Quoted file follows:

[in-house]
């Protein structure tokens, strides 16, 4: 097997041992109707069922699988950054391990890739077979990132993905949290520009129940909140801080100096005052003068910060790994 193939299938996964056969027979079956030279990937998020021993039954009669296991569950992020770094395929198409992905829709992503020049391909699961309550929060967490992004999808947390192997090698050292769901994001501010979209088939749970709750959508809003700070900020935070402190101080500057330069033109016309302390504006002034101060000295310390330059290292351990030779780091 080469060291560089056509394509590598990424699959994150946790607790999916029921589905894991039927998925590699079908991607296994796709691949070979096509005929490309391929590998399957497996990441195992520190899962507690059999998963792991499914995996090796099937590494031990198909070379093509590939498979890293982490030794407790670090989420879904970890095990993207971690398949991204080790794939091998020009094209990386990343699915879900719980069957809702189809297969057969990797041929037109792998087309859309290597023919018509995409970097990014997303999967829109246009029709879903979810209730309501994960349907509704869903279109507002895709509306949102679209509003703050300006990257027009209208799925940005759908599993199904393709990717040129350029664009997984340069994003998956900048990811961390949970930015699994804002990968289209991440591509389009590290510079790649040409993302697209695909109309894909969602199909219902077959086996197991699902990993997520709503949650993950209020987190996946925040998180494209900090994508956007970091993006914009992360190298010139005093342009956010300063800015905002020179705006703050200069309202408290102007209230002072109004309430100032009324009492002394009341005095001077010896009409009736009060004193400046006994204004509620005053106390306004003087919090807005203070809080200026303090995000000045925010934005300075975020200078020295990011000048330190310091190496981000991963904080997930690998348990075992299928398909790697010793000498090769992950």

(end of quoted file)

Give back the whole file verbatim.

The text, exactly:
[in-house]
């Protein structure tokens, strides 16, 4: 097997041992109707069922699988950054391990890739077979990132993905949290520009129940909140801080100096005052003068910060790994 193939299938996964056969027979079956030279990937998020021993039954009669296991569950992020770094395929198409992905829709992503020049391909699961309550929060967490992004999808947390192997090698050292769901994001501010979209088939749970709750959508809003700070900020935070402190101080500057330069033109016309302390504006002034101060000295310390330059290292351990030779780091 080469060291560089056509394509590598990424699959994150946790607790999916029921589905894991039927998925590699079908991607296994796709691949070979096509005929490309391929590998399957497996990441195992520190899962507690059999998963792991499914995996090796099937590494031990198909070379093509590939498979890293982490030794407790670090989420879904970890095990993207971690398949991204080790794939091998020009094209990386990343699915879900719980069957809702189809297969057969990797041929037109792998087309859309290597023919018509995409970097990014997303999967829109246009029709879903979810209730309501994960349907509704869903279109507002895709509306949102679209509003703050300006990257027009209208799925940005759908599993199904393709990717040129350029664009997984340069994003998956900048990811961390949970930015699994804002990968289209991440591509389009590290510079790649040409993302697209695909109309894909969602199909219902077959086996197991699902990993997520709503949650993950209020987190996946925040998180494209900090994508956007970091993006914009992360190298010139005093342009956010300063800015905002020179705006703050200069309202408290102007209230002072109004309430100032009324009492002394009341005095001077010896009409009736009060004193400046006994204004509620005053106390306004003087919090807005203070809080200026303090995000000045925010934005300075975020200078020295990011000048330190310091190496981000991963904080997930690998348990075992299928398909790697010793000498090769992950």